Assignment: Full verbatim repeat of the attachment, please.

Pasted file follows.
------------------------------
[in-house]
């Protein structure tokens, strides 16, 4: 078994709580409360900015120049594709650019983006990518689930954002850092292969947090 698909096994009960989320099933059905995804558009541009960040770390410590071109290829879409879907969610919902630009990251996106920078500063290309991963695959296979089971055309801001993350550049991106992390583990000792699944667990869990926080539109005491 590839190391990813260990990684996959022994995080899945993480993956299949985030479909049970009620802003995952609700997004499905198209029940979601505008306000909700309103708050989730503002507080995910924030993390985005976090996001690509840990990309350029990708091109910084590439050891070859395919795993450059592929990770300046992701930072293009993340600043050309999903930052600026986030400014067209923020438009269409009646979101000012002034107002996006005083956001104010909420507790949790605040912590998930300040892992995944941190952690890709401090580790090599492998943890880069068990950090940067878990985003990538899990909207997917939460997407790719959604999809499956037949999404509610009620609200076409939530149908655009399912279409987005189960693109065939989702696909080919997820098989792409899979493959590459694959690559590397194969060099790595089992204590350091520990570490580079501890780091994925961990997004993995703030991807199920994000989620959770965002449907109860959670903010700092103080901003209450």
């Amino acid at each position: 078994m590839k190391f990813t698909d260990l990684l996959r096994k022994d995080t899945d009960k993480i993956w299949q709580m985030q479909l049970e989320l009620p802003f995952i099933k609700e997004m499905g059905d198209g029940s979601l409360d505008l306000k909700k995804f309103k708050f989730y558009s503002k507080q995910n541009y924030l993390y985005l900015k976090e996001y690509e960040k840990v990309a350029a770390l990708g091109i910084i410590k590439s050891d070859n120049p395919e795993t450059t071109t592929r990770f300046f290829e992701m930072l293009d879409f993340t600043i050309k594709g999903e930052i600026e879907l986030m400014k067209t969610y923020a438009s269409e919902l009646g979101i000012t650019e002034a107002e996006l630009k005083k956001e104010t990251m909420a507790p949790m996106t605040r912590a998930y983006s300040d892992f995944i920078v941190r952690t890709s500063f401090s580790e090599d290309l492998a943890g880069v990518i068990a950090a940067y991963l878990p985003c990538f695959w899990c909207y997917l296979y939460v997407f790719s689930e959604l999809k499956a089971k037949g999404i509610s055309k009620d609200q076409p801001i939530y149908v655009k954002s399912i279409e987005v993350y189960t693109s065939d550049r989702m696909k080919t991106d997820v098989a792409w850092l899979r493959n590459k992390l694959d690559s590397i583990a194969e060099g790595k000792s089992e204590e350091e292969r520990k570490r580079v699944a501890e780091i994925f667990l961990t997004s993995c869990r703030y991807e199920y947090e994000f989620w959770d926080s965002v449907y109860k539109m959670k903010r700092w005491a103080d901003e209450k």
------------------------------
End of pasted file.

[in-house]
């Protein structure tokens, strides 16, 4: 078994709580409360900015120049594709650019983006990518689930954002850092292969947090 698909096994009960989320099933059905995804558009541009960040770390410590071109290829879409879907969610919902630009990251996106920078500063290309991963695959296979089971055309801001993350550049991106992390583990000792699944667990869990926080539109005491 590839190391990813260990990684996959022994995080899945993480993956299949985030479909049970009620802003995952609700997004499905198209029940979601505008306000909700309103708050989730503002507080995910924030993390985005976090996001690509840990990309350029990708091109910084590439050891070859395919795993450059592929990770300046992701930072293009993340600043050309999903930052600026986030400014067209923020438009269409009646979101000012002034107002996006005083956001104010909420507790949790605040912590998930300040892992995944941190952690890709401090580790090599492998943890880069068990950090940067878990985003990538899990909207997917939460997407790719959604999809499956037949999404509610009620609200076409939530149908655009399912279409987005189960693109065939989702696909080919997820098989792409899979493959590459694959690559590397194969060099790595089992204590350091520990570490580079501890780091994925961990997004993995703030991807199920994000989620959770965002449907109860959670903010700092103080901003209450």
């Amino acid at each position: 078994m590839k190391f990813t698909d260990l990684l996959r096994k022994d995080t899945d009960k993480i993956w299949q709580m985030q479909l049970e989320l009620p802003f995952i099933k609700e997004m499905g059905d198209g029940s979601l409360d505008l306000k909700k995804f309103k708050f989730y558009s503002k507080q995910n541009y924030l993390y985005l900015k976090e996001y690509e960040k840990v990309a350029a770390l990708g091109i910084i410590k590439s050891d070859n120049p395919e795993t450059t071109t592929r990770f300046f290829e992701m930072l293009d879409f993340t600043i050309k594709g999903e930052i600026e879907l986030m400014k067209t969610y923020a438009s269409e919902l009646g979101i000012t650019e002034a107002e996006l630009k005083k956001e104010t990251m909420a507790p949790m996106t605040r912590a998930y983006s300040d892992f995944i920078v941190r952690t890709s500063f401090s580790e090599d290309l492998a943890g880069v990518i068990a950090a940067y991963l878990p985003c990538f695959w899990c909207y997917l296979y939460v997407f790719s689930e959604l999809k499956a089971k037949g999404i509610s055309k009620d609200q076409p801001i939530y149908v655009k954002s399912i279409e987005v993350y189960t693109s065939d550049r989702m696909k080919t991106d997820v098989a792409w850092l899979r493959n590459k992390l694959d690559s590397i583990a194969e060099g790595k000792s089992e204590e350091e292969r520990k570490r580079v699944a501890e780091i994925f667990l961990t997004s993995c869990r703030y991807e199920y947090e994000f989620w959770d926080s965002v449907y109860k539109m959670k903010r700092w005491a103080d901003e209450k």